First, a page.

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Why Consumer Centricity is Important

Thor Olof Philogène November 9, 2020


The quote below, from Walmart founder Sam Walton, summarises why a consumer-centric mindset is crucial for businesses.

“There is only one boss. The customer. And he can fire everybody in the company from the chairman on down, simply by spending his money somewhere else.”

In other words, the survival of your company depends on consumers becoming and staying customers. Let’s break that down a little further to look at the mechanisms at play.

Better understanding, better innovation

We recently spoke with Estrella Lopez-Brea, Head of Insights for Snacks, Ice Cream, and Compete at General Mills, about consumer centricity. She explained that a rich understanding of target consumers helps to launch better communications and innovations, as well as to build bolder brands.

And data supports her experience; in fact, one study by Nielsen found that 76% of product innovations fail within one year. Of the innovations that did succeed, they found that the companies behind them did 4 things. Specifically, the companies who did succeed:

  1. Found the right solution
  2. Tested it effectively
  3. Communicated it correctly
  4. Made the process a true team effort

But what ultimately determined the success of those actions was the degree to which the innovations met consumer needs; Nielsen found that the core reason behind their success was that they helped consumers get jobs done, either with greater ease or in a better way than before.

Coined by the scholar Clayton Christensen, jobs-to-be-done theory posits that “successful innovations help consumers to solve problems–to make the progress they need to, while addressing any anxieties or inertia that might be holding them back.” A thorough understanding of the circumstances that consumers find themselves in, including the related social and emotional dimensions, is crucial to creating innovations that resonate.

In essence, if your innovation doesn’t solve an actual problem that has either previously gone unsolved or hasn’t been sufficiently solved by existing solutions, it simply won’t take off.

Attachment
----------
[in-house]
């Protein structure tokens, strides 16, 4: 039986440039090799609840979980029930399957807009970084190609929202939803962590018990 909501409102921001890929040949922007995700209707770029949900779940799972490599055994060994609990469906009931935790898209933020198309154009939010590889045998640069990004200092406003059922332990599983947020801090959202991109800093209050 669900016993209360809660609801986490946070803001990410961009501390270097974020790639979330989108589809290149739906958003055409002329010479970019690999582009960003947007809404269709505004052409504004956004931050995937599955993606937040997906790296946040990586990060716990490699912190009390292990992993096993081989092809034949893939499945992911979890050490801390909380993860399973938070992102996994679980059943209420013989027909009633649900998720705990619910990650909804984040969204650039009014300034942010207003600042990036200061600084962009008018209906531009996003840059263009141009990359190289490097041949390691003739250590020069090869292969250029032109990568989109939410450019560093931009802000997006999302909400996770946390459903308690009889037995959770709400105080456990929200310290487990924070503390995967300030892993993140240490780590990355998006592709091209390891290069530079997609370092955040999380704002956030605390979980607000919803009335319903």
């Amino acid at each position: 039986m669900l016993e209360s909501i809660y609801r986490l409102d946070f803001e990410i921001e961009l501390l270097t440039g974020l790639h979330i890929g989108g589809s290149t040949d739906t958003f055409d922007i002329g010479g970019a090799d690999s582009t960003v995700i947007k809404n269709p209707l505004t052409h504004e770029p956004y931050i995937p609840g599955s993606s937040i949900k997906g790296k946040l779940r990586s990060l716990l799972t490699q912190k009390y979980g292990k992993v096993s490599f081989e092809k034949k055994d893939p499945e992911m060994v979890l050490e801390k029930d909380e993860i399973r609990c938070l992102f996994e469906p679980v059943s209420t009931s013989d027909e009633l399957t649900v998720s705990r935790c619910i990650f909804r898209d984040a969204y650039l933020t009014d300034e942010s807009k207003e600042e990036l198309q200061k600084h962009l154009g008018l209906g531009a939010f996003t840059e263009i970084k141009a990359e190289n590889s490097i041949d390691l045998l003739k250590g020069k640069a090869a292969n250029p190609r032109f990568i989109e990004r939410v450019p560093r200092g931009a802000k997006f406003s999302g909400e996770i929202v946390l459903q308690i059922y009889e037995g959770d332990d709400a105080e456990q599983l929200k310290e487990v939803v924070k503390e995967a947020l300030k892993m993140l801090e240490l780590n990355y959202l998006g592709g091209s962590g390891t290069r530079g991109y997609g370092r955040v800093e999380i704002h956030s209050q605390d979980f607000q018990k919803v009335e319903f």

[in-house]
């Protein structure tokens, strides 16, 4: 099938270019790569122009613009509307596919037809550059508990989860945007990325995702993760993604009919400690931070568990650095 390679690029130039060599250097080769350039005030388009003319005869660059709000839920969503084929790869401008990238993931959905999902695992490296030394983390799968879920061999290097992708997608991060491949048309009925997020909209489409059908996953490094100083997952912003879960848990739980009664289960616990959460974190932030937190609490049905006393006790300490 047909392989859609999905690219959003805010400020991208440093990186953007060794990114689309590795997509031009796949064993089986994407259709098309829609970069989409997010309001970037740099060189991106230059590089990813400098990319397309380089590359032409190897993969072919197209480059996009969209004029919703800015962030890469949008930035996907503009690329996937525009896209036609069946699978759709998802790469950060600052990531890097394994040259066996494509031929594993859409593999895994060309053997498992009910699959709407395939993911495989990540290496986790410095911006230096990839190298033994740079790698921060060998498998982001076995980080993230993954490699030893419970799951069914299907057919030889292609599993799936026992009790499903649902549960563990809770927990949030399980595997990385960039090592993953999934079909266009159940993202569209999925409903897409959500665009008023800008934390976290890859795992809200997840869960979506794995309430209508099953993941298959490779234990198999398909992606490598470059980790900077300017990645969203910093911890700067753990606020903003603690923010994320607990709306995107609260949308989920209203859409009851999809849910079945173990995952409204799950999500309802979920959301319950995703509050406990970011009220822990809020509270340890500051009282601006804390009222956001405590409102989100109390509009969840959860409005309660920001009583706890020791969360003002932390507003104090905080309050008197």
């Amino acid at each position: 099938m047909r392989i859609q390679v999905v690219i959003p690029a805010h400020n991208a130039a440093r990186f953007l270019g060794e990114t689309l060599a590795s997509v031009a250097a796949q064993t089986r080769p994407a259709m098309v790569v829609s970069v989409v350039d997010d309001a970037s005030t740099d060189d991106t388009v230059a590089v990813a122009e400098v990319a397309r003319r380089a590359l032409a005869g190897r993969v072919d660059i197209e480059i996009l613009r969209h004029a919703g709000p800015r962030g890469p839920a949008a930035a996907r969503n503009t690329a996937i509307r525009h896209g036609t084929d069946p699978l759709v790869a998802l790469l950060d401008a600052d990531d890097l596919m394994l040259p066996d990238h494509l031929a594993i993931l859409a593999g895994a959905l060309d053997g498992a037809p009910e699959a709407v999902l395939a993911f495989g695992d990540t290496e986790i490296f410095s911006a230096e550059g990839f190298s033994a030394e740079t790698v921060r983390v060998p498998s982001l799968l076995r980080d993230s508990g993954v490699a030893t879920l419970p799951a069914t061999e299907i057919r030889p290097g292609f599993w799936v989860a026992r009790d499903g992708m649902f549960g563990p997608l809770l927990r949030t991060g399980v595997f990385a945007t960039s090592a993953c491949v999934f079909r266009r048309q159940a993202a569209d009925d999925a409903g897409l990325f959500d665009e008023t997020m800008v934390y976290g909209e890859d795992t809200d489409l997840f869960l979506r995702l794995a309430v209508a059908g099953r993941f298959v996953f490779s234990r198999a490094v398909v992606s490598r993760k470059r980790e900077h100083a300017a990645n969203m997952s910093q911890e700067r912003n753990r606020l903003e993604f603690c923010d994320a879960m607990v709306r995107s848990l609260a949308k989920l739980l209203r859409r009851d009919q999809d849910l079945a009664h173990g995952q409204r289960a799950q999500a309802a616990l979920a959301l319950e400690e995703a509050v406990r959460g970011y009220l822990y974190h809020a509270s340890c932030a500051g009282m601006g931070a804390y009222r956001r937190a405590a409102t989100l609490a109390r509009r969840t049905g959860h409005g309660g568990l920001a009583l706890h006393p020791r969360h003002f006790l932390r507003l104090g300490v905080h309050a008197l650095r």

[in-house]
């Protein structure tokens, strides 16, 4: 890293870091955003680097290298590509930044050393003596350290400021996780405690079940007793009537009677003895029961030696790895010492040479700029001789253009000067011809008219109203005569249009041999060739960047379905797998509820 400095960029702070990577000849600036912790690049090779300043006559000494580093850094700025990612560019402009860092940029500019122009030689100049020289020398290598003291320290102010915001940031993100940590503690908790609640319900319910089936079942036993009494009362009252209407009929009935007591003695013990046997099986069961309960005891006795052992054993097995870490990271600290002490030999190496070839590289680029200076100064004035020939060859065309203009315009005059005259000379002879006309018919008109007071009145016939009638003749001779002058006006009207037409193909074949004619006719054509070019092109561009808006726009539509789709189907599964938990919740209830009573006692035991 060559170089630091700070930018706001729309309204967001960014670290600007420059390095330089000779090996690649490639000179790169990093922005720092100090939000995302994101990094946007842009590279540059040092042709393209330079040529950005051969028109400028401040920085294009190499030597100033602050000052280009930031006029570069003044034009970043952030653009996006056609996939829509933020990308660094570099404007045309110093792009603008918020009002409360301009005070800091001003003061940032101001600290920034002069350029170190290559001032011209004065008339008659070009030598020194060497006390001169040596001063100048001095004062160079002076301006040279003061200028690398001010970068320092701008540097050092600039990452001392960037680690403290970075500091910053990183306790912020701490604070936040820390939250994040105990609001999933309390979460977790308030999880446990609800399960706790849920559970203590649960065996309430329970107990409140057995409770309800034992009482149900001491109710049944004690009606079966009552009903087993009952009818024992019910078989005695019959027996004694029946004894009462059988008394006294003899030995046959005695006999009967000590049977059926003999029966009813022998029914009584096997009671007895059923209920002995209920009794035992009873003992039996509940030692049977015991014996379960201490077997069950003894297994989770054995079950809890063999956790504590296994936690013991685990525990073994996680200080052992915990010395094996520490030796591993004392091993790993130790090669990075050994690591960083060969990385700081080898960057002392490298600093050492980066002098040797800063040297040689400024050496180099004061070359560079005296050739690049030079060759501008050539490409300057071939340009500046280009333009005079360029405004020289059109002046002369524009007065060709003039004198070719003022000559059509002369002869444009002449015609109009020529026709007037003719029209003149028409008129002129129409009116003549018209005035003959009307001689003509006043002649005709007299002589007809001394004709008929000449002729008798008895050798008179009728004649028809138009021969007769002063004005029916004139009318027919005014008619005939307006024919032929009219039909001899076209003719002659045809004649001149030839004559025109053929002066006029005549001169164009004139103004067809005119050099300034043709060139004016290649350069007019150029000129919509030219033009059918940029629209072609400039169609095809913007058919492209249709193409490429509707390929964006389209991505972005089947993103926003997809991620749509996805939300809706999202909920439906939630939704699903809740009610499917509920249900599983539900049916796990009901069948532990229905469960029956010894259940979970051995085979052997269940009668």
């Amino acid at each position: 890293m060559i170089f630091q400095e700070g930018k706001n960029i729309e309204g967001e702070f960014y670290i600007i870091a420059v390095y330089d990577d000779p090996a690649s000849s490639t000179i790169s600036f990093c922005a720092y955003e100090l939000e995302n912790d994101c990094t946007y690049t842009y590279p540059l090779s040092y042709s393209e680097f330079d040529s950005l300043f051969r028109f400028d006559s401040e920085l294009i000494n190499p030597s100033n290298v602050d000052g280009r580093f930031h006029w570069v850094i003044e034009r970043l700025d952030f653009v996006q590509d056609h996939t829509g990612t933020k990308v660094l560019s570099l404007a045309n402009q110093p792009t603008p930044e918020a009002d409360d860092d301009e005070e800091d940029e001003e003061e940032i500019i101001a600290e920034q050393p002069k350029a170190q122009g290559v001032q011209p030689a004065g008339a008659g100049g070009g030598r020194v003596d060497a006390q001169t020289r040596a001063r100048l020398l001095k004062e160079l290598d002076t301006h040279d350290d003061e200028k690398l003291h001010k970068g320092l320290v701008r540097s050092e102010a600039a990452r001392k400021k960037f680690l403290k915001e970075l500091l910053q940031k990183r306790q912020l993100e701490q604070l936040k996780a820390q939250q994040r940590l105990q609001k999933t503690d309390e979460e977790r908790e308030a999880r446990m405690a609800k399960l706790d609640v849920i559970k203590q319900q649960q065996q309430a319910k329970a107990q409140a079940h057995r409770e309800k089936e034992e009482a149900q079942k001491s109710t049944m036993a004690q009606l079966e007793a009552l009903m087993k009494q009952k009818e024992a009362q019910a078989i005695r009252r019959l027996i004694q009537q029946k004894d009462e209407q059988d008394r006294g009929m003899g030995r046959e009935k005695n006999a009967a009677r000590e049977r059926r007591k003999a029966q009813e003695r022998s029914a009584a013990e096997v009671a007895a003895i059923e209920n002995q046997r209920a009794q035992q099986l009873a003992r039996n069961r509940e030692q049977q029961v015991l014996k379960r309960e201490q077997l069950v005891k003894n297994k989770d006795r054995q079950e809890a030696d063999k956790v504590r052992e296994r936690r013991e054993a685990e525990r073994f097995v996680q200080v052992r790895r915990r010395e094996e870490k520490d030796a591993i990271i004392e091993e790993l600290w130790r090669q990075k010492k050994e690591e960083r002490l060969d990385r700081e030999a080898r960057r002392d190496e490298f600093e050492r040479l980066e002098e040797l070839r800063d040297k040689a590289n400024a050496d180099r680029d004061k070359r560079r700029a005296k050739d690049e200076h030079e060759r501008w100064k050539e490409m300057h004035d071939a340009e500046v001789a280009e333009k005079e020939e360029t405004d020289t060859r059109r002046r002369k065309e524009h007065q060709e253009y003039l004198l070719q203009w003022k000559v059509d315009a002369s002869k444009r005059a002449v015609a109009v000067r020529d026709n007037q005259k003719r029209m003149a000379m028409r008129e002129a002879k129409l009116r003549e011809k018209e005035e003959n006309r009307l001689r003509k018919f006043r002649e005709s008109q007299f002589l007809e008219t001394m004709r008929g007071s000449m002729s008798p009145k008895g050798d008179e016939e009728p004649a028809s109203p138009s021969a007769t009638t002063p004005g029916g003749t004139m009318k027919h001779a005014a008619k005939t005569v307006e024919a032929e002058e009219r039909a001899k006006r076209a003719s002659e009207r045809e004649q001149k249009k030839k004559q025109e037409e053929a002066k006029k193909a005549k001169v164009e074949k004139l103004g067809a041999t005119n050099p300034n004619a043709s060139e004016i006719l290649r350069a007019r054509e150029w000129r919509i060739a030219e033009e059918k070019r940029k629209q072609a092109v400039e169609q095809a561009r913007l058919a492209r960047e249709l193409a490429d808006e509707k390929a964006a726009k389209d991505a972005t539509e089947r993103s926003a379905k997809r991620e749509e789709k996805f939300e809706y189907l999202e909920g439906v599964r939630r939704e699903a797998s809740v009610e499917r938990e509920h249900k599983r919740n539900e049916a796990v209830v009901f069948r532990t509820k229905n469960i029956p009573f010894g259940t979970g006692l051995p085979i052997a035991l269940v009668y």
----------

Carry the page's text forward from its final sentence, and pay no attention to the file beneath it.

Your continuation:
Better innovation, more growth

Let’s take it a step further–why is consumer-centric innovation important? Well, it ultimately comes down to your company’s success and survival.

A 2019 study conducted by Watermark Consulting found that companies who seriously prioritised their customer experience benefitted from a 183.3% cumulative total ROI over an 11 year period, while companies who failed to do so, (referred to in the study as “CX laggards”), saw only 63.1% ROI over that same period, far below the S&P 500 Index average of 138.7%.

The study further explains that there are two primary reasons for this increased value: revenue growth and expense control. Consumer-centric companies are more likely to experience revenue growth because they successfully gain and maintain their customers. And consumer-centric companies are likely to have better control over their expenses, thanks to happier customers and lower acquisition costs.

Considering the high likelihood of innovation failure discussed above, the importance of consumer-centric innovation becomes even clearer. In that same study, just 33% of innovations were able to achieve more than 10,000 unit sales. Now factor in that U.S. brands alone spent an estimated $4.1 billion on marketing for new products between 2011 and 2018. Innovation is expensive, but innovation failure can prove to be even more so. In order to achieve return on investment, in order to grow, consumer centricity needs to be a priority.

Cristina Kenz, Chief Growth Officer at Kraft Heinz International, explained it very eloquently in our interview with her:

Growth in a company is a must. A while ago I did a little back-of-the-envelope figure... I calculated that a company that doesn’t grow between 2 and 3 percent falls into decline. Somebody could question those figures, but I’ll tell you the reason why I got to that number. Because, you have ongoing costs going higher...of course you can have people squeezing costs, but eventually if you don’t grow 2-3%, enough to cover overall costs and also a little bit more to make sure that you are still able to grow...it’s very likely that you will have to start cutting things. And at the beginning the first cut doesn’t hurt, and neither does the second. But then you have what’s called the salami effect. You’re going to get into a place where it’s going to hurt. You’re going to get to a place where you start handicapping your growth.

So growth is an absolute must and to generate growth you need to start with the consumer. The first and foremost point is your market–how do the categories grow? Look at adjacent categories. This is the curiosity we were talking about before. You start from the consumer.